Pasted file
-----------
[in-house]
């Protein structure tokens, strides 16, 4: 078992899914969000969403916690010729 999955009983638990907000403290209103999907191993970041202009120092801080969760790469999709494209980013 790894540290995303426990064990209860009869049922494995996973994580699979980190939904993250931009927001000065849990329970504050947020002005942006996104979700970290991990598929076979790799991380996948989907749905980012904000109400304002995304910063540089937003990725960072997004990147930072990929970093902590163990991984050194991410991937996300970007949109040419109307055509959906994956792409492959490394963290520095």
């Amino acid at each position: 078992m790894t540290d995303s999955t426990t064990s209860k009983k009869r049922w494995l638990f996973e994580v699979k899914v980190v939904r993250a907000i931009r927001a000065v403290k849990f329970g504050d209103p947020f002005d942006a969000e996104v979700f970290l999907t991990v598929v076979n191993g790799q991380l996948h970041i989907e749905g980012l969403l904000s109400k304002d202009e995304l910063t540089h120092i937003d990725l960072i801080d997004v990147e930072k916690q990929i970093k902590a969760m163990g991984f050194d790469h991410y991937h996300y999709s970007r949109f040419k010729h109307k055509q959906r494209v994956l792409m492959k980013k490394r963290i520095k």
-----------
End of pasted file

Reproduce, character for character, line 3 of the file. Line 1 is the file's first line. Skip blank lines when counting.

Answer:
């Amino acid at each position: 078992m790894t540290d995303s999955t426990t064990s209860k009983k009869r049922w494995l638990f996973e994580v699979k899914v980190v939904r993250a907000i931009r927001a000065v403290k849990f329970g504050d209103p947020f002005d942006a969000e996104v979700f970290l999907t991990v598929v076979n191993g790799q991380l996948h970041i989907e749905g980012l969403l904000s109400k304002d202009e995304l910063t540089h120092i937003d990725l960072i801080d997004v990147e930072k916690q990929i970093k902590a969760m163990g991984f050194d790469h991410y991937h996300y999709s970007r949109f040419k010729h109307k055509q959906r494209v994956l792409m492959k980013k490394r963290i520095k």